People think of free agency as a way NFL teams get better. Every year, pundits guesstimate cap space, veterans restructure their contracts and the media asks every free-agent-to-be if he'll give a "hometown discount." Fans and media earmark every dollar left under the cap as one to be spent plundering other teams' rosters for new talent.
Every new arrival, though, means a departure.
When a veteran player switches teams, he can leave a huge hole in his wake. Teams that haven't prepared for the departure could be left in the lurch. Teams that don't have the cap space or draft picks to replace the veteran could be left taking a big step down—or praying an unheralded player takes a big step up.
For each of the following players now counting his signing-bonus money in a new city, his old team will scramble to replace him—or suffer all season long instead.
Throughout the Ravens' run to the playoffs (and the resulting Super Bowl), we heard it from broadcasters, analysts and fans alike: Everything was going to be all right. Even with Ray Lewis retiring, fellow inside linebacker Dannell Ellerbe had played very, very well.
As Aaron Wilson of the Baltimore Sun explained, the Ravens knew they'd have to let some key veterans (i.e. Paul Kruger) walk, but Ellerbe was not one of them.
Despite making a big push to keep Ellerbe, the Ravens simply couldn't compete with the Miami Dolphins' rain-making.
Now, after focusing on the defensive line in free agency, the Ravens are popularly tipped to pick an inside linebacker with their first selection in the draft. They'll have to hope a rookie can replace both Lewis and Ellerbe.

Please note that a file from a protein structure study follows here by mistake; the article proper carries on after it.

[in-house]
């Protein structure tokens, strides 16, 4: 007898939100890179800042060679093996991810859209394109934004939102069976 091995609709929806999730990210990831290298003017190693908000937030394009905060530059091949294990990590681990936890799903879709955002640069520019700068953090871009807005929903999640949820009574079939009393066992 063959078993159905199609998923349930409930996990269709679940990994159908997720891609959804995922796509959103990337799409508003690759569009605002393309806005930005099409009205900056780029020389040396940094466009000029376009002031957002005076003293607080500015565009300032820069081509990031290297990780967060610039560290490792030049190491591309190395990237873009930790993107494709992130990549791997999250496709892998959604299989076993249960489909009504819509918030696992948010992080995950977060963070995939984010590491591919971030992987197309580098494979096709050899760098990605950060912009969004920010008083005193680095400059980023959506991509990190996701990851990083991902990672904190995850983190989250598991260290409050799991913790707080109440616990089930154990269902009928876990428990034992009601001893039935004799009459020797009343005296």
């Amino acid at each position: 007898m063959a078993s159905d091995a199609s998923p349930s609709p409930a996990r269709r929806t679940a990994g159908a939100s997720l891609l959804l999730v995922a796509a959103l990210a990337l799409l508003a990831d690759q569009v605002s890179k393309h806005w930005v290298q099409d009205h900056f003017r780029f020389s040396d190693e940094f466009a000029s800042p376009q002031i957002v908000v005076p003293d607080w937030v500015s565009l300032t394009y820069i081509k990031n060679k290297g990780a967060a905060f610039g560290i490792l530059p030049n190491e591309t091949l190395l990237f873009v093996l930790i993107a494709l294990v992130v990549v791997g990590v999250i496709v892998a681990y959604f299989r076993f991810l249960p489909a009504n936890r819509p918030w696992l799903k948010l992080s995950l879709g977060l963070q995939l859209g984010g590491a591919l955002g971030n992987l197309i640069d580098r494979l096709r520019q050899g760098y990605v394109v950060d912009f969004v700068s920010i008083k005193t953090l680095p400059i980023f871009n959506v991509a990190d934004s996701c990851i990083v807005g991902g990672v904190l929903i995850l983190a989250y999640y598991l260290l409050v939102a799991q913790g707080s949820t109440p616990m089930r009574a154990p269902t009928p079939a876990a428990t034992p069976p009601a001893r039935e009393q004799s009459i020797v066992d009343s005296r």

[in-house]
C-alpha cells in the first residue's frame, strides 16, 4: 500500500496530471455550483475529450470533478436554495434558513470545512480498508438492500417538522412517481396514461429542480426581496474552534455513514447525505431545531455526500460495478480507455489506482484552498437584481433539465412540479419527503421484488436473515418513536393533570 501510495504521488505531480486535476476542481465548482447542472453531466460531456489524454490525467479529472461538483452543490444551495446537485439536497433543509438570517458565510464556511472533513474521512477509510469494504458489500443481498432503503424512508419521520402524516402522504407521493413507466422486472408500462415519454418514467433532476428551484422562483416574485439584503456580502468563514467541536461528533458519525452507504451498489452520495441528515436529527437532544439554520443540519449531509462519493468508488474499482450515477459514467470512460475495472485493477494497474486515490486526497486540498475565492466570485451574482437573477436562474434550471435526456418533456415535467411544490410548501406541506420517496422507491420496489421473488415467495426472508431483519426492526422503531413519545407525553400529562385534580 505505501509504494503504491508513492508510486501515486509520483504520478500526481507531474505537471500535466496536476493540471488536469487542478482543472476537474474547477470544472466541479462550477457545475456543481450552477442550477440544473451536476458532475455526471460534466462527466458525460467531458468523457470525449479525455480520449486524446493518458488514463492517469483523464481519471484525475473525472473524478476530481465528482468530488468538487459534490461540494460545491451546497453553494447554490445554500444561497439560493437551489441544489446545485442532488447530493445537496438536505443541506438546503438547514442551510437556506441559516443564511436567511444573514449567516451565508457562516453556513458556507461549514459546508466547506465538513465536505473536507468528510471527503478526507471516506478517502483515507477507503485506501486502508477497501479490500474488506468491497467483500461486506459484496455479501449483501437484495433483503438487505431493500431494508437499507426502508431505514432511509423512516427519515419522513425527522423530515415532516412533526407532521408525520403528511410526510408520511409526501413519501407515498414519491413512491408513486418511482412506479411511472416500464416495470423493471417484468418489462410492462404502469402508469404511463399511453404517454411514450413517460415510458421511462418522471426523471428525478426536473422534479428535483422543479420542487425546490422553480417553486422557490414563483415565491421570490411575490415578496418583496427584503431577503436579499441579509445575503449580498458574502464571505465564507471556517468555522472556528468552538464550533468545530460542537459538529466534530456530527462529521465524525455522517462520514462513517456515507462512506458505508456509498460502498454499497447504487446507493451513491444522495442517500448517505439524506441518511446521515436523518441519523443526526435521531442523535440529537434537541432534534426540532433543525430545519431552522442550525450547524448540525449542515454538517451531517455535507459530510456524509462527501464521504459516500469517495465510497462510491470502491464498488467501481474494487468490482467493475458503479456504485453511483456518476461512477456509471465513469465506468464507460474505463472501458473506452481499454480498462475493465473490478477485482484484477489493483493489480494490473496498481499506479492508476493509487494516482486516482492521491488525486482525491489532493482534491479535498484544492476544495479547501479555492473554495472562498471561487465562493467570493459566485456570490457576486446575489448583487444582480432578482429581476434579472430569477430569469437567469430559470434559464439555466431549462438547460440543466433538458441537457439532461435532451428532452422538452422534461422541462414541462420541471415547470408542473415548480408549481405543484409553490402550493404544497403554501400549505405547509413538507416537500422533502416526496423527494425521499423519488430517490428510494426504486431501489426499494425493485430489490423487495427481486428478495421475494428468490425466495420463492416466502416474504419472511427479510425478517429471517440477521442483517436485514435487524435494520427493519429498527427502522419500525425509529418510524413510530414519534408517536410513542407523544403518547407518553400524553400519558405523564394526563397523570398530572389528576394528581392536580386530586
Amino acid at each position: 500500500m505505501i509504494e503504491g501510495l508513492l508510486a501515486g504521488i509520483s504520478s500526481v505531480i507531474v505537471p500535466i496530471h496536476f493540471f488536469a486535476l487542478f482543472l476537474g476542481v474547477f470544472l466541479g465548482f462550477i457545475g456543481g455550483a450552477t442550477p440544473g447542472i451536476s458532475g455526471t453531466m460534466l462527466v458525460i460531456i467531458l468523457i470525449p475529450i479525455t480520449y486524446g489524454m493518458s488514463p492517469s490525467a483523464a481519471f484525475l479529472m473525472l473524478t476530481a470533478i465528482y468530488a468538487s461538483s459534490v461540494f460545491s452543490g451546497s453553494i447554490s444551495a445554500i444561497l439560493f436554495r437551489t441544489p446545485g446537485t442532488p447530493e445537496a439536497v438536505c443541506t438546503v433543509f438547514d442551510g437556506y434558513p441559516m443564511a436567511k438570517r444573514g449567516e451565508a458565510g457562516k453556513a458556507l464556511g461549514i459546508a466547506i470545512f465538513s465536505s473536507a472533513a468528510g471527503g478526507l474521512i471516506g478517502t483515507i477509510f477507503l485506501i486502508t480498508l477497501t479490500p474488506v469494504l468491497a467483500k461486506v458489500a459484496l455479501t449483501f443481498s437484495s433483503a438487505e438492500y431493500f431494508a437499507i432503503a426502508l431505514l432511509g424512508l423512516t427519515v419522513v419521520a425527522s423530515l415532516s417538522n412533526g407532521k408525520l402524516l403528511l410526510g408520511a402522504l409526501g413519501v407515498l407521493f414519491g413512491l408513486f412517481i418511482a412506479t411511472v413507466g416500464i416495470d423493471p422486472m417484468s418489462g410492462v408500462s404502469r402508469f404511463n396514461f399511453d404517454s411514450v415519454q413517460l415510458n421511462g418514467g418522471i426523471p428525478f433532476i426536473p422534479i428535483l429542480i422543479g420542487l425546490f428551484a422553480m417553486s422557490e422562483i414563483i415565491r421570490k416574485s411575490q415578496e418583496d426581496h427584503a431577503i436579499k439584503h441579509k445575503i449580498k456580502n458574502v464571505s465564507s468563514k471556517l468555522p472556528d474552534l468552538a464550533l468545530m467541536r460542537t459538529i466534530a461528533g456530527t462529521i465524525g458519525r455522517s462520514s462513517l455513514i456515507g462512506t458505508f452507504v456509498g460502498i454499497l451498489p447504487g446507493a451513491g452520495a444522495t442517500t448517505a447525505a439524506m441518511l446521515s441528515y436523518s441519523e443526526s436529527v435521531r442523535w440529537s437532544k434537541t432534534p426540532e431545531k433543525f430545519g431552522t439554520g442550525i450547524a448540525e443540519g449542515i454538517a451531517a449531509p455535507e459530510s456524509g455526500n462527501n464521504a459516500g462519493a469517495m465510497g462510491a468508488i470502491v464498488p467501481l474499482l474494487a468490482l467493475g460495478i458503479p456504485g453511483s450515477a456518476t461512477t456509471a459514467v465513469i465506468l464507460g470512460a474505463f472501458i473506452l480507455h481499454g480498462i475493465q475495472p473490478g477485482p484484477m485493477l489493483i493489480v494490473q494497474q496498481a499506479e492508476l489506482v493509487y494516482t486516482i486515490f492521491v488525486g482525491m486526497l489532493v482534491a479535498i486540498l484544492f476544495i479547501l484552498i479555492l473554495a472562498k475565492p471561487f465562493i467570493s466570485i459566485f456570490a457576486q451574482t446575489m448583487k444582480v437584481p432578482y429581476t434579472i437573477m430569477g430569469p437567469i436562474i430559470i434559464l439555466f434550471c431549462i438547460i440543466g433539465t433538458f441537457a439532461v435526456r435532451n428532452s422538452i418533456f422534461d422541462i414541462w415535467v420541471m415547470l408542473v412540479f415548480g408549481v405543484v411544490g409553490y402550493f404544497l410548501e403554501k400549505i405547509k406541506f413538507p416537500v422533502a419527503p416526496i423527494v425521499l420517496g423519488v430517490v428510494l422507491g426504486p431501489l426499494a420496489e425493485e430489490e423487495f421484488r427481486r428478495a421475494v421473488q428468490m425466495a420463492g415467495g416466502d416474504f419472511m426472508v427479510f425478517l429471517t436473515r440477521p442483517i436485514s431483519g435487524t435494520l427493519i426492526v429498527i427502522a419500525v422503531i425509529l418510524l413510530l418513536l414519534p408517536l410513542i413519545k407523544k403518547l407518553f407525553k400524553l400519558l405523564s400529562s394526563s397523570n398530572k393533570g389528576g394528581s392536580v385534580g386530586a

In 2012, the Buffalo Bills running attack got a little of its old swagger back, with talented tailback C.J. Spiller finding room to run behind standout guard Andy Levitre.
Now, Levitre's gone to the Tennessee Titans, ready to open the same kind of holes for Chris Johnson.
The Bills won't be able to replace Levitre's production in free agency. And if they want to replace his production in the draft, they'll have to gun for one of the very top prospects.
Normally, the biggest free agents fly off the board first. Louis Vasquez wouldn't have been considered one of those names, but the Denver Broncos wasted no time snapping up the 6'5", 335-pound guard.
The Broncos did a great job of protecting elderly MVP-caliber quarterback Peyton Manning last season. The signing of Vasquez not only solidified that protection, it also deprived division rival San Diego of its best lineman.
The St. Louis Rams took a big step toward getting better protection for young quarterback Sam Bradford with the signing of left tackle Jake Long, but the loss of top target Danny Amendola feels like an even bigger step back.
Per Pro Football Focus, injuries held Amendola to just the third-most snaps taken of any Rams receiver in 2012. Yet Amendola was targeted far more often than any of his teammates. To compound the problem, the second-most targeted Rams receiver, Brandon Gibson, signed with Miami.